MINNEAPOLIS — Less than a year after the launch of the hugely popular AI-powered language model, ChatGPT has become ubiquitous among college students and their coursework. At least, that's according to four of the University of Minnesota (U of M) students who have formed the University's first-ever AI Club.
Rachita Udupa, Gayathri Gajjela, and Mark Frenz are all sophomores majoring in computer science. Lily Kim, also a sophomore, majors in neuroscience. All four are highly interested in how artificial intelligence is starting to shape their majors and the industries they hope to join, in both large ways and small.
"My major is about brains, right?" Kim said. "And I think AI itself is very similar with our brain, human brain. Just one difference: AI uses algorithm while our brain uses heuristic to function. I think that difference was very interesting. And I really wanted to dive deep into it."
For years, Frenz has been following the development of different artificial intelligence technologies. Now, his personal passion is something virtually all of his peers have taken an interest in.
"I was surprised it came so fast. I kind of expected to be a lot slower coming on, but then [ChatGPT] just hit the scene, and suddenly everyone cared about AI," Frenz said. "And you're like, wow, okay, cool."
Gajjela, who codes, was excited to examine the back end of the software. Udupa became interested in the language model's benefits and flaws, and the use of prompt engineering. So, at the urging of one of their advisers, the students formed the club to discuss all of these topics, starting in the 2023-2024 school year.
"We plan to host like discussions on like, ethics, like debates," Udupa said. "Then we'll have guest speakers from different fields. So it can be like from the healthcare field, or finance, we can have people come in and talk about how AI is being used in their company."
Udupa adds that they plan to have technical workshops to examine things like image recognition and sentiment analysis.
The club debuts as both college and high school educators are faced with determining what ChatGPT's role is in their classroom, or if it has one at all. The University of Minnesota's Student Conduct Code prohibits "the unauthorized use of online learning support and testing platforms." A representative from the Office of Student Affairs told KARE 11 that section of the Conduct Code "covers ChatGPT and other online tools that are not expressly authorized by the instructor."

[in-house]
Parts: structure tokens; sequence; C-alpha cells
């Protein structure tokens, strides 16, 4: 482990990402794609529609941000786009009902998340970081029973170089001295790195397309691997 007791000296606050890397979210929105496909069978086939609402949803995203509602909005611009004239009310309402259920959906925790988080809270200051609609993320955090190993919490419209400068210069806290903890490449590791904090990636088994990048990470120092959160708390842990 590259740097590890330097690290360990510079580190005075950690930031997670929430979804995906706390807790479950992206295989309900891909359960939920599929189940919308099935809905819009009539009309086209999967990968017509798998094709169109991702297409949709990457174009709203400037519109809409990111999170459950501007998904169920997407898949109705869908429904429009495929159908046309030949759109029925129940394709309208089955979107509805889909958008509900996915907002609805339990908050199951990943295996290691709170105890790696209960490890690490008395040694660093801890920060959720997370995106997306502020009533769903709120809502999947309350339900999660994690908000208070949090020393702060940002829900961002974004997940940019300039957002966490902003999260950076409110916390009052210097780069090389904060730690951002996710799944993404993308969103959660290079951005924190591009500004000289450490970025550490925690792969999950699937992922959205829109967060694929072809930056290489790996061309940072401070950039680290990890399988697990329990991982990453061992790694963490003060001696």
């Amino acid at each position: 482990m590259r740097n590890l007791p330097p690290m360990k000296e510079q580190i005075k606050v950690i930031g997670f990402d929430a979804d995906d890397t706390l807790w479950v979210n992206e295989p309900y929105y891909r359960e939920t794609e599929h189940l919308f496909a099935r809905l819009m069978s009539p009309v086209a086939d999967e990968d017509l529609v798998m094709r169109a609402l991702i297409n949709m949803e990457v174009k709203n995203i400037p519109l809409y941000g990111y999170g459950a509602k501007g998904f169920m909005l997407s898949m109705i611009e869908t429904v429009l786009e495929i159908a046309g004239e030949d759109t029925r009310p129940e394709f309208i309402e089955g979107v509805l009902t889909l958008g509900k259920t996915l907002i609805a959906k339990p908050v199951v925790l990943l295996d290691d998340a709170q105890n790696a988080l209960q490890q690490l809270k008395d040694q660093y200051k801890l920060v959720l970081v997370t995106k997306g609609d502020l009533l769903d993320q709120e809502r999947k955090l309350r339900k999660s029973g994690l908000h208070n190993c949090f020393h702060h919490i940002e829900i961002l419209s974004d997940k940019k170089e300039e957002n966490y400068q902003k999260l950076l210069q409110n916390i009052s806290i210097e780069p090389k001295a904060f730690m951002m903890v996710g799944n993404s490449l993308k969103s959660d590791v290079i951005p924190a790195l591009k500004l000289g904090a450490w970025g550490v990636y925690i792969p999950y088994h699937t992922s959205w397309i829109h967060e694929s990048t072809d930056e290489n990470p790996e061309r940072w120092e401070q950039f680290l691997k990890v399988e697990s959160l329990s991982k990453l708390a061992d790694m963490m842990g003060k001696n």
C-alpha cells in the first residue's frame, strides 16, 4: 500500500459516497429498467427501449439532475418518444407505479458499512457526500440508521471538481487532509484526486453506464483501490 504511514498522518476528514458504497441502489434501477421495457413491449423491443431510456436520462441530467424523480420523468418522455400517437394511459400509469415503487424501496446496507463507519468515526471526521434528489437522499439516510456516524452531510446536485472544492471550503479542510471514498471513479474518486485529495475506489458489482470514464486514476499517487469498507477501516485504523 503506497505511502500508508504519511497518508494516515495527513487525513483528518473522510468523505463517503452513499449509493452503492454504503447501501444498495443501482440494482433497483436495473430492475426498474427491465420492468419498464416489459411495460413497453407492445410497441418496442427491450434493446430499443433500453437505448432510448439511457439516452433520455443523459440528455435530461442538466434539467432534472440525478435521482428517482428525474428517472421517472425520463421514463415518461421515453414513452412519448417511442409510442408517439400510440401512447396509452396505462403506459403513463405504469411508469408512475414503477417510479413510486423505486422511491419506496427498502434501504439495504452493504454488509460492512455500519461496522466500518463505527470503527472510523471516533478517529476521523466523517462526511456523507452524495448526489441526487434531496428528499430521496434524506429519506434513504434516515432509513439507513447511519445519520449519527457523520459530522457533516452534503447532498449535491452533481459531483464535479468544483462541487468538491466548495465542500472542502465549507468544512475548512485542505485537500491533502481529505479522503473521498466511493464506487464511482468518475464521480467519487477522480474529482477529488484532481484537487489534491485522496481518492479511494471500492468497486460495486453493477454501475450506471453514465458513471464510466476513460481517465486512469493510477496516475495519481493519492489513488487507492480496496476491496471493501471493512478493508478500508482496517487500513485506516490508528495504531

"Most of our instructors ban the usage of ChatGPT in the classrooms," Kim said.
However, Frenz is quick to mention instructors don't really have control over it.
"There's no real way to detect ChatGPT if done correctly," he said. "Which means if you do it properly and double check it and go, ok, this is factually correct... as long as you know what you submitted and they're like 'What is this even about?' And you can say that back to them, it's impossible to detect."
The students are also keenly aware of the software's limitations. Frenz points out "it's not bound in reality." When writing essays, ChatGPT has made up false sources.
"Like there's a citation, but it's not the right citation," Frenz said. "It's probably not even a real paper, but it thinks there should be a paper so therefore, [ChatGPT says] it exists."
That's something undergraduate services librarian Kate Peterson quickly discovered last semester when students came to UMN Libraries seeking librarians' help finding research articles from a list or essay generated by ChatGPT. Often, the students would provide the name of a real author.
"But we could never find the journal that it was published in or the source," Peterson said.
That's because the chatbot made up realistic-sounding article titles that were nonexistent, sending the librarians on a futile search.
"We have to go back to the student and say, did you use a tool to do this because we think this citation doesn't actually exist," she said.
The AI Club members see themselves as playing a critical role in educating their peers.
"With any kind of tool, there's faults and there's benefits of it," Gajjela said. "We can use it in ways that would be beneficial and not the unethical use."
They believe that getting students on board with honest and beneficial use of ChatGPT will prepare their peers for success once college is long over.
"It is the future," Udupa said. "It's not going to go away.